Kintsugi

I had no idea what kintsugi was when I came across the word in a blog post I was reading. By the time I finished the post I was sold on the value of kintsugi. In fact, I realized it’s a concept that’s at the very heart of my faith in God!

Kintsugi is the repairing of broken pottery instead of throwing it away. The breakage and the repair of the pottery is viewed as part of its history. I like the idea of kintsugi! Instead of being tossed out the broken pottery is repaired and remains useful as well as possessing a new kind of beauty, with its jagged lines of repair.

The expression of kintsugi goes way beyond pottery, of course; it’s seen as a philosophy of life. But it’s even more than a philosophy; it’s the heart of the message of the Bible. Redeeming a broken piece of pottery is nothing compared to redeeming broken human beings, the theme of the Bible from Genesis through Revelation, and the essence of the Gospel message of Jesus Christ.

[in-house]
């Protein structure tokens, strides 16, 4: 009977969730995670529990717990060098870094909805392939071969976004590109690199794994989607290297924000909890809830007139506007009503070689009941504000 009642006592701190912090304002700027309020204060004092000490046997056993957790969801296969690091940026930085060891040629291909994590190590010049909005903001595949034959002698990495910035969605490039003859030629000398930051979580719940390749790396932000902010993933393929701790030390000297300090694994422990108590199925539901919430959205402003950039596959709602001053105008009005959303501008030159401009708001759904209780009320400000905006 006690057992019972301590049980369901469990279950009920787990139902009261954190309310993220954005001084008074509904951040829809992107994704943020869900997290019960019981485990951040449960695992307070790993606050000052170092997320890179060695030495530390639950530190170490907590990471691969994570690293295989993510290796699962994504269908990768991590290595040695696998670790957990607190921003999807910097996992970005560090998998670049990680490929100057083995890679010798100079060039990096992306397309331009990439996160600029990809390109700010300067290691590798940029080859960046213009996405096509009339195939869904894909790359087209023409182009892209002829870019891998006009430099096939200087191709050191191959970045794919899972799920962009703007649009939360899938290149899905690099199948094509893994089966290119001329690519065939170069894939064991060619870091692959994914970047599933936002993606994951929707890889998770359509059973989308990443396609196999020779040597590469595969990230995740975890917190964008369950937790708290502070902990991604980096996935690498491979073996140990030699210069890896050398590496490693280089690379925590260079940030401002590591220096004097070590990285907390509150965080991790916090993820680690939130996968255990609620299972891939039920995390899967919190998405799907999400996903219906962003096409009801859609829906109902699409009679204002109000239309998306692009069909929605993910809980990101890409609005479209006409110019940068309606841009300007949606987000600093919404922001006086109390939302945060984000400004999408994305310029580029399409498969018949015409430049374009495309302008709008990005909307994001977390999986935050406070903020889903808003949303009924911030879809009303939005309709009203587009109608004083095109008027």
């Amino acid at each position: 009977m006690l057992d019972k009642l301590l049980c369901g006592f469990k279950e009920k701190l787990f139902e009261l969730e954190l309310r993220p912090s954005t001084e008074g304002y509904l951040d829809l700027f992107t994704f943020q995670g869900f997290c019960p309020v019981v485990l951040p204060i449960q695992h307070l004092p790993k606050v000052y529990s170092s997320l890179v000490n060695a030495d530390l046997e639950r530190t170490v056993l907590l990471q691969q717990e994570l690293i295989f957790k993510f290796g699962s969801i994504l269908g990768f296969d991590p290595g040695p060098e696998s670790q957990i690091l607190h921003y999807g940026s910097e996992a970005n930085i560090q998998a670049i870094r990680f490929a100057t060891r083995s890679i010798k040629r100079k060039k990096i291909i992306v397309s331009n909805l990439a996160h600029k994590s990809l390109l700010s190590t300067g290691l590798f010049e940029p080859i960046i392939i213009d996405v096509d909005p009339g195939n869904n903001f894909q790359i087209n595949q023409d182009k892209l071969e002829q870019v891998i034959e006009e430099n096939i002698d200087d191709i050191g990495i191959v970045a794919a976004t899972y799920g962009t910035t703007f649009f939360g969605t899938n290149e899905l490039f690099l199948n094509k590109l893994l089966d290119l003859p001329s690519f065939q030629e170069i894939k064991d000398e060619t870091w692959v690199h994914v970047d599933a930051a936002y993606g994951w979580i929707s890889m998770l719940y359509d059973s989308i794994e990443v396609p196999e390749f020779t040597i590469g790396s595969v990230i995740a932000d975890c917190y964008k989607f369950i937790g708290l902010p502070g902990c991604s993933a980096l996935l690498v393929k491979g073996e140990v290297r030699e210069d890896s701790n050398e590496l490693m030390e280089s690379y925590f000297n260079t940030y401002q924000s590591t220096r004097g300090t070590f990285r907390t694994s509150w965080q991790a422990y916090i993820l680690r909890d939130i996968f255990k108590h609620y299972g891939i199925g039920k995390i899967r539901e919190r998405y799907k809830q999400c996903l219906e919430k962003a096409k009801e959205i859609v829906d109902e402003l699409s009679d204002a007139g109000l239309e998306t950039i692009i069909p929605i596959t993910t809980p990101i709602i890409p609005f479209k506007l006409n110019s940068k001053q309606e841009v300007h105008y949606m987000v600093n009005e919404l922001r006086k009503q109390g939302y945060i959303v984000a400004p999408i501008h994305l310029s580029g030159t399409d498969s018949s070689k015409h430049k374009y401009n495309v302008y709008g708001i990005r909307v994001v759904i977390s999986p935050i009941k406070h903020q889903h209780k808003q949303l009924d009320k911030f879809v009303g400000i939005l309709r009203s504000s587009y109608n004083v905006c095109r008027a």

During my nearly four decades of preaching I frequently talked of Jesus being broken on the cross, broken unto death, and then raised to new life. I also reminded folks that in Heaven Jesus will forever display the nail scars in His hands and feet and the spear scar in His side as reminders of what He did for us. No other scars will be seen in heaven, but His will. Back then I didn’t know about kintsugi, but Jesus’ crucifixion scars are the ultimate and eternal expression of kintsugi!

God’s ultimate expression of the art of kintsugi in Jesus is not just the reminder of what He did on a cross centuries ago and the hope of seeing this ultimate expression of kintsugi when we see Him in heaven; kintsugi is also for the here and now! Even now, while we yet remain earthbound, God is able and willing to take our brokenness, whatever it might be, and do some good with it, a lot of good with it!

What’s broken in your life and mine? Faith in God means believing He can work His kintsugi on us, that He can make something beautiful and something useful out of our brokenness!

“Restore us, O God; make your face shine on us, that we may be saved.” (Psalm 80:3 and repeated in verses 7 & 19)

Photo is of kintsugi pieces for sale at THIS web site for $20 (if I’m going to use the photo I thought it only fair to provide the link where they’re selling the pieces)

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